I took the controls for the turn, and once we were back on track I handed control back to Stewart again. By now he appeared to have much more confidence at the controls, and was less concerned when brief periods of turbulence bounced us around slightly. We continued South East, now monitoring Gloucester Approach to get a feel for the traffic in the area. There wasn’t much to affect us as we passed Gloucester itself, but as we prepared to change back to Lyneham, a rotary came on frequency having just departed from Kemble and heading to Monmouth. Bearing this traffic in mind (although we never saw it) we switched back to Lyneham Approach as we crossed over the hill North of Stroud.

Heading South Near the Severn

Heading South Near the Severn

This area involves ‘threading the needle’ somewhat between two relatively active gliding fields. One of these was certainly active today, as we spotted a glider circling ahead of us but right of our track. We passed each other with plenty of room to spare (but obviously keeping a good eye on him in case his track changed) and continued on towards Malmesbury.

I had been a little concerned in the days leading up to the flight, as the visibility had been pretty poor over the last few days. However, today the wind had picked up, and it appeared to have lifted the haze layer and visibility was in fact excellent, allowing us to easily pick out Malmesbury and Lyneham at several miles distance. Waited until we were over Malmesbury and I had positively identified Lyneham in the distance before informing the Approach Controller that we had the field in sight, and we switched to the Tower frequency.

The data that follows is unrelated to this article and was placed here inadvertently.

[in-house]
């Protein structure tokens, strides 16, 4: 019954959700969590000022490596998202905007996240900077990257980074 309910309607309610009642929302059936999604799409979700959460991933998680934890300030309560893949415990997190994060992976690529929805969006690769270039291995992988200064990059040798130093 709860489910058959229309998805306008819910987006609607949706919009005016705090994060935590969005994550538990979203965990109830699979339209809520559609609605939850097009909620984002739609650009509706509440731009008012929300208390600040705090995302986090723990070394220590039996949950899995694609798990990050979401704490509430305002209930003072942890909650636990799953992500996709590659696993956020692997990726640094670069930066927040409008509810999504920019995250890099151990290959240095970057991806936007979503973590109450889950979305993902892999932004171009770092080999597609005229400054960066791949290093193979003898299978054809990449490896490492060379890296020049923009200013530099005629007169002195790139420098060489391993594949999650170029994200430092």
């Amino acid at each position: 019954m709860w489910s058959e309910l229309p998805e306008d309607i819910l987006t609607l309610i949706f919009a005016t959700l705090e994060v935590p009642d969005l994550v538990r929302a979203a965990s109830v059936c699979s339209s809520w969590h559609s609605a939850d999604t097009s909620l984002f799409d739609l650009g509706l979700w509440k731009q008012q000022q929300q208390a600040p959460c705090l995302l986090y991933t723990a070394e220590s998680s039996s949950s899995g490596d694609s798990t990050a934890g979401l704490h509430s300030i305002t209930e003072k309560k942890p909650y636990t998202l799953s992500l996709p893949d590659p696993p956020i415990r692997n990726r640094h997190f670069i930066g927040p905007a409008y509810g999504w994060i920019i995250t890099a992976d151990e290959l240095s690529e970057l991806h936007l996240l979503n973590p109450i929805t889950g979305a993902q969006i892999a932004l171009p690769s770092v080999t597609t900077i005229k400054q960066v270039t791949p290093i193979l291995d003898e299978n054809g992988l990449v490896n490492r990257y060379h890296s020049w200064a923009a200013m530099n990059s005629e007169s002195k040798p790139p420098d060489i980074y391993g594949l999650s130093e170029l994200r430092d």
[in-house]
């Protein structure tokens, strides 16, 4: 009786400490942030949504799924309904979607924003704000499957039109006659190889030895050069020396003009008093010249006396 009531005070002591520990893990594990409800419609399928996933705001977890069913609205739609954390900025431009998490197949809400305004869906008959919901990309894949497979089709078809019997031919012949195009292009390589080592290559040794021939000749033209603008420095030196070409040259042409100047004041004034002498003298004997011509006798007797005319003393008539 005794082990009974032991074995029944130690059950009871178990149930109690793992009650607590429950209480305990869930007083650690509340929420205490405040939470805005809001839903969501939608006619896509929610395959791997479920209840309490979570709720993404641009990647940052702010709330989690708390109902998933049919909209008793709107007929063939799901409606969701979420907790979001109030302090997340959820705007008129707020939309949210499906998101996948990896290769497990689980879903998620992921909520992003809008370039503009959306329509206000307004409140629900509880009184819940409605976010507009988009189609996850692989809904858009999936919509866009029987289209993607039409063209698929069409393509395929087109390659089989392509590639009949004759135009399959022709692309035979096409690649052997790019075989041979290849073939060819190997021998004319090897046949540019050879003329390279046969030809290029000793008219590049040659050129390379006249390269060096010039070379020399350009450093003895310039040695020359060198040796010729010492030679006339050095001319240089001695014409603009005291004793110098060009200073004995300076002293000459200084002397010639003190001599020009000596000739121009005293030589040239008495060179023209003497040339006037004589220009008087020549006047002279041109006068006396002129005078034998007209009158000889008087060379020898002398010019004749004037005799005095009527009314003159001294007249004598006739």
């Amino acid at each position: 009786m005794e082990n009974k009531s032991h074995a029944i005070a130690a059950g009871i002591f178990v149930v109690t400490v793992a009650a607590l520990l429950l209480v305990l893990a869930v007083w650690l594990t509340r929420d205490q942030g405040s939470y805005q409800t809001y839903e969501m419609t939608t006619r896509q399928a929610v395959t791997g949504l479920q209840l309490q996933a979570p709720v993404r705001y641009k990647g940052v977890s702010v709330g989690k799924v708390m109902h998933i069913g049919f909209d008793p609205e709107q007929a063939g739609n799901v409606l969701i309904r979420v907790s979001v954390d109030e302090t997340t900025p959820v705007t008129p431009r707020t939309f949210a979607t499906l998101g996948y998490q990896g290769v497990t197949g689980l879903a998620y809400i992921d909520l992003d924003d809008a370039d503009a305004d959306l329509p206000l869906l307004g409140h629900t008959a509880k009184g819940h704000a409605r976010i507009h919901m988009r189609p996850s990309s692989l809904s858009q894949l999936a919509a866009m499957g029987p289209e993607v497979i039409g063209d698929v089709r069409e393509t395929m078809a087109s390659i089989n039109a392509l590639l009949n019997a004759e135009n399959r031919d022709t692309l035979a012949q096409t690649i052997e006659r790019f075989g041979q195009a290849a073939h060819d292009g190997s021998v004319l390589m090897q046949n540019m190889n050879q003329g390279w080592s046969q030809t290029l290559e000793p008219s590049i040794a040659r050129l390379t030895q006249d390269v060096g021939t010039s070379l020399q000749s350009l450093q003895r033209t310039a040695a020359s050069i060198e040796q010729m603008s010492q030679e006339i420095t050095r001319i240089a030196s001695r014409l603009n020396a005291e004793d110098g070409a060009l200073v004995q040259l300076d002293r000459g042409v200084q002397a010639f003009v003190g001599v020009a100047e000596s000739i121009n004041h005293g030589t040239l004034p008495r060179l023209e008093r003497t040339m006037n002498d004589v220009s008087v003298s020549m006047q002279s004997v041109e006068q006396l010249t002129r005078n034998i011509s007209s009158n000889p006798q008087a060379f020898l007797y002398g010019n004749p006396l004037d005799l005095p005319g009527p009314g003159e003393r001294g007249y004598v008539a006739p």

Once on the Tower frequency, we were cleared to join for Runway 24, again with a decent crosswind from the right. There was also traffic about to depart, which we had trouble initially finding (we heard his takeoff clearance but couldn’t see him on the runway) but he evetually appeared on the runway and I had Stewart keep an eye on him so that we could time our approach to avoid his wake turbulence.

We were joining late downwind as he rotated, so I informed the Tower Controller of our position, and that we would extend our downwind slightly to allow the required spacing for wake turbulence purposes. The before landing checks were completed, and we turned base, beginning to configure the aircraft for the approach. I left it a little late to do this, meaning that by the time we were turning Final we were significantly high.

I had already briefed Stewart to expect the engine to go quite during the approach, but I ended up pulling the throttle virtually to idle to get us back down onto the correct approach path. There was a significant crab angle visible, reinforcing the crosswind we were expecting. Down at about 400 feet I politely (hopefully!) asked Stewart to remain quiet from her on in, and prepared for the landing.